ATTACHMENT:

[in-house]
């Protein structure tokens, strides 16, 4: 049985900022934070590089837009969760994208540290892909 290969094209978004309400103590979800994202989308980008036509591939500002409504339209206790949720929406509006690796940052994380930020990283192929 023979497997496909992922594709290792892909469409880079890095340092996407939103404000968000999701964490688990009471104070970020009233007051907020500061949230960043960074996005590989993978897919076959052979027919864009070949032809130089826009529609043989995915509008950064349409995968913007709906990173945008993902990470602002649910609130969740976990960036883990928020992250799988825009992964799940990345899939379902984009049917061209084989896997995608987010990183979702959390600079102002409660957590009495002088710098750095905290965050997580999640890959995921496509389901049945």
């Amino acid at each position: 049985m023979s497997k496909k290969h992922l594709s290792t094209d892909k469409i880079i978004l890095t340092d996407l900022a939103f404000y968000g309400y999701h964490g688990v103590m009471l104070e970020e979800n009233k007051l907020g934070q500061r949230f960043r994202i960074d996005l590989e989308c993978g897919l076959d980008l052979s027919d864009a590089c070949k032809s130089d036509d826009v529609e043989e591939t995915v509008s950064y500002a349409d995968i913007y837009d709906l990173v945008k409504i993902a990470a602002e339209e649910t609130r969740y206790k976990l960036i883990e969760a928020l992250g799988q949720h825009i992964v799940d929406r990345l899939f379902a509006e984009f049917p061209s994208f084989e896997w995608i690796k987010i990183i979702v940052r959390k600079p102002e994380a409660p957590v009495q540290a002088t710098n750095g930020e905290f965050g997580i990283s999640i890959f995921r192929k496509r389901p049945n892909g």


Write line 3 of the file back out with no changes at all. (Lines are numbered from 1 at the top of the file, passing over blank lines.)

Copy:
């Amino acid at each position: 049985m023979s497997k496909k290969h992922l594709s290792t094209d892909k469409i880079i978004l890095t340092d996407l900022a939103f404000y968000g309400y999701h964490g688990v103590m009471l104070e970020e979800n009233k007051l907020g934070q500061r949230f960043r994202i960074d996005l590989e989308c993978g897919l076959d980008l052979s027919d864009a590089c070949k032809s130089d036509d826009v529609e043989e591939t995915v509008s950064y500002a349409d995968i913007y837009d709906l990173v945008k409504i993902a990470a602002e339209e649910t609130r969740y206790k976990l960036i883990e969760a928020l992250g799988q949720h825009i992964v799940d929406r990345l899939f379902a509006e984009f049917p061209s994208f084989e896997w995608i690796k987010i990183i979702v940052r959390k600079p102002e994380a409660p957590v009495q540290a002088t710098n750095g930020e905290f965050g997580i990283s999640i890959f995921r192929k496509r389901p049945n892909g």